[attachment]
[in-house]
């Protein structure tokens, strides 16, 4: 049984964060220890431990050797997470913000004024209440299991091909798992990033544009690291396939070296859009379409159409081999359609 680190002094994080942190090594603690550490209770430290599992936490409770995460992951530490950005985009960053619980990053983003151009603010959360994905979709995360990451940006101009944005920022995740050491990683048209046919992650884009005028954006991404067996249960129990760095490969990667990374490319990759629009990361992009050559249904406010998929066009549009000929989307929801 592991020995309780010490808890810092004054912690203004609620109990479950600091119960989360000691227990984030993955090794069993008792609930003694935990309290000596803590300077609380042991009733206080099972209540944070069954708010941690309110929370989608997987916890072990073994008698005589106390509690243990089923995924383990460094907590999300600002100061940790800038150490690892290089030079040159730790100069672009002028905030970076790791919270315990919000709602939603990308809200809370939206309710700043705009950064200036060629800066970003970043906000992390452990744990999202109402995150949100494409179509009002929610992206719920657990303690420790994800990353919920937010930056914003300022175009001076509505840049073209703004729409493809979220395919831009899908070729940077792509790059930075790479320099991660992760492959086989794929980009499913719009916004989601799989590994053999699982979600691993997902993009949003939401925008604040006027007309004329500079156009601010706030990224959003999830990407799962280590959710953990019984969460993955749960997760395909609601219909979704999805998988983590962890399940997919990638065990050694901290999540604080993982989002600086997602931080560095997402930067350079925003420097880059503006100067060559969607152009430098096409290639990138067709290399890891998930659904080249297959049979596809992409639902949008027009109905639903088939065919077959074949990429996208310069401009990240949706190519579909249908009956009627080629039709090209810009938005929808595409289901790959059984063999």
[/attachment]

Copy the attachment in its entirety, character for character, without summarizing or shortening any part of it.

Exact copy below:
[in-house]
């Protein structure tokens, strides 16, 4: 049984964060220890431990050797997470913000004024209440299991091909798992990033544009690291396939070296859009379409159409081999359609 680190002094994080942190090594603690550490209770430290599992936490409770995460992951530490950005985009960053619980990053983003151009603010959360994905979709995360990451940006101009944005920022995740050491990683048209046919992650884009005028954006991404067996249960129990760095490969990667990374490319990759629009990361992009050559249904406010998929066009549009000929989307929801 592991020995309780010490808890810092004054912690203004609620109990479950600091119960989360000691227990984030993955090794069993008792609930003694935990309290000596803590300077609380042991009733206080099972209540944070069954708010941690309110929370989608997987916890072990073994008698005589106390509690243990089923995924383990460094907590999300600002100061940790800038150490690892290089030079040159730790100069672009002028905030970076790791919270315990919000709602939603990308809200809370939206309710700043705009950064200036060629800066970003970043906000992390452990744990999202109402995150949100494409179509009002929610992206719920657990303690420790994800990353919920937010930056914003300022175009001076509505840049073209703004729409493809979220395919831009899908070729940077792509790059930075790479320099991660992760492959086989794929980009499913719009916004989601799989590994053999699982979600691993997902993009949003939401925008604040006027007309004329500079156009601010706030990224959003999830990407799962280590959710953990019984969460993955749960997760395909609601219909979704999805998988983590962890399940997919990638065990050694901290999540604080993982989002600086997602931080560095997402930067350079925003420097880059503006100067060559969607152009430098096409290639990138067709290399890891998930659904080249297959049979596809992409639902949008027009109905639903088939065919077959074949990429996208310069401009990240949706190519579909249908009956009627080629039709090209810009938005929808595409289901790959059984063999």